To define digital literacy accurately is difficult because it’s very subjective. There are so many different definitions floating around out there. After googling the term digital literacy, I found it is two diverse ideas. Let me explain…
Wikipedia defines digital literacy as the ability to effectively and critically navigate, evaluate and create information using a range of digital technologies. It requires one “to recognize and use that power, to manipulate and transform digital media, to distribute pervasively, and to easily adapt them to new forms”.
Microsoft has a totally different take on what they consider to be digital literacy, it’s far more skills oriented. Digital Literacy Home –Whether you are new to computing or have some experience, this curriculum will help you develop a fundamental understanding of computers. The courses help you learn the essential skills to begin computing with confidence, be more productive at home and at work, stay safe online, use technology to complement your lifestyle, and consider careers where you can put your skills to work.
What does it mean to be digitally literate? How can we determine what is necessary for someone to become digitally literate? The answer may be changing constantly, as new devices, tools and services appear and are rapidly adopted by individuals everywhere. To reference literacies and skills as interchangeable terms doesn’t work with my understanding of the two. Skills are essential elements for any practice. Literacies take us beyond functionality into a deeper level of participation. Literacies reach far beyond a basic skill. In the culture of texting or e-mail, most people know that using CAPITAL LETTERS is tantamount to shouting, this is a skill or appropriate etiquette. Literacy takes place when a child steps out of their comfort zone and digs deeper, ultimately a student can transfer or take what’s learned in one situation and apply it to another.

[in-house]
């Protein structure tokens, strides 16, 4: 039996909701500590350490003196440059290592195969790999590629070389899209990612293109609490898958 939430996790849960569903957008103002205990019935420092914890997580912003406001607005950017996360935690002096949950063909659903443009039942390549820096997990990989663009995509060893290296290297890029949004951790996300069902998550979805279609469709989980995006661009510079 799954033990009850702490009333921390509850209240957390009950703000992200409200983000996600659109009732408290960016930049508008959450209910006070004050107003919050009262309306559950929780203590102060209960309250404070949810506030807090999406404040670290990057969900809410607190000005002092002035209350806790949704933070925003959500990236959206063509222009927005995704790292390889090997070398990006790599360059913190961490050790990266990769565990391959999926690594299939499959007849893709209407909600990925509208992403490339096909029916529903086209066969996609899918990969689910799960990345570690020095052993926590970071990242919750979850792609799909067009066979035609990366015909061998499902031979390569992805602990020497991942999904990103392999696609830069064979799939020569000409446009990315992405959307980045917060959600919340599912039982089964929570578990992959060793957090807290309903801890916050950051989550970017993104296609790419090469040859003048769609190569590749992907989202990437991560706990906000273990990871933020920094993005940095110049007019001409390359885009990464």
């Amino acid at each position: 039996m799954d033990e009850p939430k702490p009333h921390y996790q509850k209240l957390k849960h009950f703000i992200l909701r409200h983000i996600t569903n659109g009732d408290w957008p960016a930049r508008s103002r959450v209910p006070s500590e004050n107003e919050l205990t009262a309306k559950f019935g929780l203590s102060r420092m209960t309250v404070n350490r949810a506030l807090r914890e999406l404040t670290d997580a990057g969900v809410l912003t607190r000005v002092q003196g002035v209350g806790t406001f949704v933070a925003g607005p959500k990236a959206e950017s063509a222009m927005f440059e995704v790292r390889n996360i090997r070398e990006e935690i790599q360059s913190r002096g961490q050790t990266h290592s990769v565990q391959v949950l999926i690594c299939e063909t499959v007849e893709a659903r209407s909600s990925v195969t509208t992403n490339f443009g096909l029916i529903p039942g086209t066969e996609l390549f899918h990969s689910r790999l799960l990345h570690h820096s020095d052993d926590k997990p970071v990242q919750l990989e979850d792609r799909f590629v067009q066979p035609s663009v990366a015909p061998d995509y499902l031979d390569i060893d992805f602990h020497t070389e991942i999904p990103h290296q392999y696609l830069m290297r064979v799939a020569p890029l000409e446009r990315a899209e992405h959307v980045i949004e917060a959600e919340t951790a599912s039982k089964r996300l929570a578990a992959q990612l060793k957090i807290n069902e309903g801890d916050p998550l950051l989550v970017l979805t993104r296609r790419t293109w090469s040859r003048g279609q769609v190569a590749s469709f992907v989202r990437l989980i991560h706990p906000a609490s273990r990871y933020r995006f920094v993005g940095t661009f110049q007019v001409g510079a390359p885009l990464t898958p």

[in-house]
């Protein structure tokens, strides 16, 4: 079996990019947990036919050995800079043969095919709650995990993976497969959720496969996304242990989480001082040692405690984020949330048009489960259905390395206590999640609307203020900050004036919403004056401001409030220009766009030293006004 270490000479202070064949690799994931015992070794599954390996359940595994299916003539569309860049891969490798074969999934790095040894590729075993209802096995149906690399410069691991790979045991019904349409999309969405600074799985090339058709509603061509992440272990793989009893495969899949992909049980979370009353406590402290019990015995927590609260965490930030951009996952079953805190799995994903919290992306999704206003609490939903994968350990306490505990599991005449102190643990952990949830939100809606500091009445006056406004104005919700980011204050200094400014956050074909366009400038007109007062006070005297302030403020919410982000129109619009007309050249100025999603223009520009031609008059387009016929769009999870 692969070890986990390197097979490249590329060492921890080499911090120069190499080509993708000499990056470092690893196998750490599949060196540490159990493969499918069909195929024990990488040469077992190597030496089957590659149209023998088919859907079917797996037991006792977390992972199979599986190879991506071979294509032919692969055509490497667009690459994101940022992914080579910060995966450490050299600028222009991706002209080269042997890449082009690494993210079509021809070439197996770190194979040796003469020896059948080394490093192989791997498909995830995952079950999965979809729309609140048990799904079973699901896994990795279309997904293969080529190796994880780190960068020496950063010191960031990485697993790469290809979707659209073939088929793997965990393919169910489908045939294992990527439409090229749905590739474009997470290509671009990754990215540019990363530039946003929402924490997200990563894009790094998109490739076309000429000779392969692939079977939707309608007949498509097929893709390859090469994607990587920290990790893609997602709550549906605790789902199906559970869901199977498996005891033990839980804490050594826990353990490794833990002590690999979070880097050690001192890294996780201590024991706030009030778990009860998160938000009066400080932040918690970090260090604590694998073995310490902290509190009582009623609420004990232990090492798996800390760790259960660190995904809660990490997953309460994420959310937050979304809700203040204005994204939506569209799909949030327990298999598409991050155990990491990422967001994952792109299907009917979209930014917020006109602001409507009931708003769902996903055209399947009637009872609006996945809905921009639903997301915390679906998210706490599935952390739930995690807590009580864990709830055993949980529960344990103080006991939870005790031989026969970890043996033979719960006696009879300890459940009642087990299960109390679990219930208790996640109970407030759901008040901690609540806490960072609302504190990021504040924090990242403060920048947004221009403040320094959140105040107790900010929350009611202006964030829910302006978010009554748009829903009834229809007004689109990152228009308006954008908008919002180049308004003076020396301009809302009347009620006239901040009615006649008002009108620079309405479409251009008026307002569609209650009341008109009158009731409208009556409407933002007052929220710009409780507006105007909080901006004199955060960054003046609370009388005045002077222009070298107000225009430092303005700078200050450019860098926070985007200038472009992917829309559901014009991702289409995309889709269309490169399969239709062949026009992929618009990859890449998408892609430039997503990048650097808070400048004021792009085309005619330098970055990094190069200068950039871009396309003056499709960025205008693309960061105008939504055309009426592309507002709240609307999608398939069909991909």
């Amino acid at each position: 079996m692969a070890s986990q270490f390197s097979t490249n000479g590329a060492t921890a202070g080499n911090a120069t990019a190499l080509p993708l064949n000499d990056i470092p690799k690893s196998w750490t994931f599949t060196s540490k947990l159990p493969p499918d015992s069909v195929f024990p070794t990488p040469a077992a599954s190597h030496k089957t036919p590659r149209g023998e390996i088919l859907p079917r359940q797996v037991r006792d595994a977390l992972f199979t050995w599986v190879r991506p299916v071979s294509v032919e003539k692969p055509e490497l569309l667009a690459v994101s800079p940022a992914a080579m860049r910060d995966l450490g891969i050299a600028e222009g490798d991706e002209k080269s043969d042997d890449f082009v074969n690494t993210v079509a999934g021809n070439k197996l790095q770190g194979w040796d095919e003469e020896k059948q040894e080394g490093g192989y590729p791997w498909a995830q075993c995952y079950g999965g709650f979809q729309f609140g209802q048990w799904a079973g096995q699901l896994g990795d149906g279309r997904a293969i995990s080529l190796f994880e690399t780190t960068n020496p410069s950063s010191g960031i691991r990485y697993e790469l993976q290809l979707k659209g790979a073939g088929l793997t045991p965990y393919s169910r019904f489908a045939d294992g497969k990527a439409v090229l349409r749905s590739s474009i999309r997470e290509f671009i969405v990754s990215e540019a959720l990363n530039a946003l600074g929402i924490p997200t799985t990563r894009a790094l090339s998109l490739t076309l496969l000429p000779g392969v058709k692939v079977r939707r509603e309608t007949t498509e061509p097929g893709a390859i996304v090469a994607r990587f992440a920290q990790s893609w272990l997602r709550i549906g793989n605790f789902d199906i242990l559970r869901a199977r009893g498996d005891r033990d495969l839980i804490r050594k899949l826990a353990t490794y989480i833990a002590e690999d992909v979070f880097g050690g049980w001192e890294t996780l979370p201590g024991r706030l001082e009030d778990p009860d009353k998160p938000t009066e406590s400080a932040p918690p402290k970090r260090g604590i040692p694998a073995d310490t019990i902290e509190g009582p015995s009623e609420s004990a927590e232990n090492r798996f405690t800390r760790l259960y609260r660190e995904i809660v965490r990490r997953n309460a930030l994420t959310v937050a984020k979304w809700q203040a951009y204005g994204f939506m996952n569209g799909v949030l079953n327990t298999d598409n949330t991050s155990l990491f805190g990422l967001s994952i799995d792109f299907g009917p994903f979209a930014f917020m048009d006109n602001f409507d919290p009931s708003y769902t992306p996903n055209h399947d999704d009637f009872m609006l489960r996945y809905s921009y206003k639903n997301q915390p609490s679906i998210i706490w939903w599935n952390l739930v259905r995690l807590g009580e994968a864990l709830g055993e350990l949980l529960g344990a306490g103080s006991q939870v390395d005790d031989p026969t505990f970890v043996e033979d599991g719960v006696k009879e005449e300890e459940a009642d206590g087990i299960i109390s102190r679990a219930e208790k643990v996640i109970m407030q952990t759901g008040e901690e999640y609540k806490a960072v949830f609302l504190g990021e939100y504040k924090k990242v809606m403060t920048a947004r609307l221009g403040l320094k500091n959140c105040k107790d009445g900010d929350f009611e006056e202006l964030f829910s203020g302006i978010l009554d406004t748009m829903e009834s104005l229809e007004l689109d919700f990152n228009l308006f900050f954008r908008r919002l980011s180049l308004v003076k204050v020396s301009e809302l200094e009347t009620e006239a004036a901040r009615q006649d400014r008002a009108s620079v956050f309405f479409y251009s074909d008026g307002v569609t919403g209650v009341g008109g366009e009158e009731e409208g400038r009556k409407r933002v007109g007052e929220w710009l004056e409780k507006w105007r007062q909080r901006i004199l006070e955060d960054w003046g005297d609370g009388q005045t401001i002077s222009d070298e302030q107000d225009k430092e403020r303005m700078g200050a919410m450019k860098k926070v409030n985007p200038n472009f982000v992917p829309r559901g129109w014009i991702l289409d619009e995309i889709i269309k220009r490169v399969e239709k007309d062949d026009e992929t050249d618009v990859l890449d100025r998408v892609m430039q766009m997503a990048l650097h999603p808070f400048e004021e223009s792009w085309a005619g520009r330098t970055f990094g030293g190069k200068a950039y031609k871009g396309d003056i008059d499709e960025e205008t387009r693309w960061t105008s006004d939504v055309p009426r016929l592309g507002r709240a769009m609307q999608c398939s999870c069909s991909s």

If we establish the ground rules early on, of what is expected and what is not, and if we harness the curiosity and allow for creativity, kids will have a much more productive experience. Project based learning that calls for an end result to share is more engaging than traditional text tasks. A lot of learning comes from doing, making and problem solving. Learning in the digital world is much more exciting and engaging. Learning through failure and experimentation is an important lesson that often gets overlooked. Technology encourages users to generate their own content. We know that active forms of learning are better than passive forms. One result is deeper learning. Active learning is encouraged when students need to do something, solve a problem or produce something related to the content they are studying.
It is critical that we teach kids to understand how to use the technology, at their fingertips, in responsible and productive ways, as well as for entertainment. We also need to teach them the difference between the two. They need to know what is expected in a more formal setting such as school and what is appropriate in other areas of their lives. I’m sure there will be lots of very different forms of digital literacy policies. Hopefully, the underlying message will be one of excitement, the possibilities are endless.